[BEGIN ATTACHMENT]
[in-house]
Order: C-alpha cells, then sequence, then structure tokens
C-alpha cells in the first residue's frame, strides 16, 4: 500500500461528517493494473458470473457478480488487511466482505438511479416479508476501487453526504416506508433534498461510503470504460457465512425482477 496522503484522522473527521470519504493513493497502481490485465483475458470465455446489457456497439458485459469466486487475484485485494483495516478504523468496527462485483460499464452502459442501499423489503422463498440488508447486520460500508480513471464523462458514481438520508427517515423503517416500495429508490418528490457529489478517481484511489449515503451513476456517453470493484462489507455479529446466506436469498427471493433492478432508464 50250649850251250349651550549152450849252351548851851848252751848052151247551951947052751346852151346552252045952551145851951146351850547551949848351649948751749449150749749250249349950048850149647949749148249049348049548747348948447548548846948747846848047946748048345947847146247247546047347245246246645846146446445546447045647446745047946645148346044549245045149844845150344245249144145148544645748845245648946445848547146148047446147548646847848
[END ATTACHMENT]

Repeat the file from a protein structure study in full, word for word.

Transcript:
[in-house]
Order: C-alpha cells, then sequence, then structure tokens
C-alpha cells in the first residue's frame, strides 16, 4: 500500500461528517493494473458470473457478480488487511466482505438511479416479508476501487453526504416506508433534498461510503470504460457465512425482477 496522503484522522473527521470519504493513493497502481490485465483475458470465455446489457456497439458485459469466486487475484485485494483495516478504523468496527462485483460499464452502459442501499423489503422463498440488508447486520460500508480513471464523462458514481438520508427517515423503517416500495429508490418528490457529489478517481484511489449515503451513476456517453470493484462489507455479529446466506436469498427471493433492478432508464 50250649850251250349651550549152450849252351548851851848252751848052151247551951947052751346852151346552252045952551145851951146351850547551949848351649948751749449150749749250249349950048850149647949749148249049348049548747348948447548548846948747846848047946748048345947847146247247546047347245246246645846146446445546447045647446745047946645148346044549245045149844845150344245249144145148544645748845245648946445848547146148047446147548646847848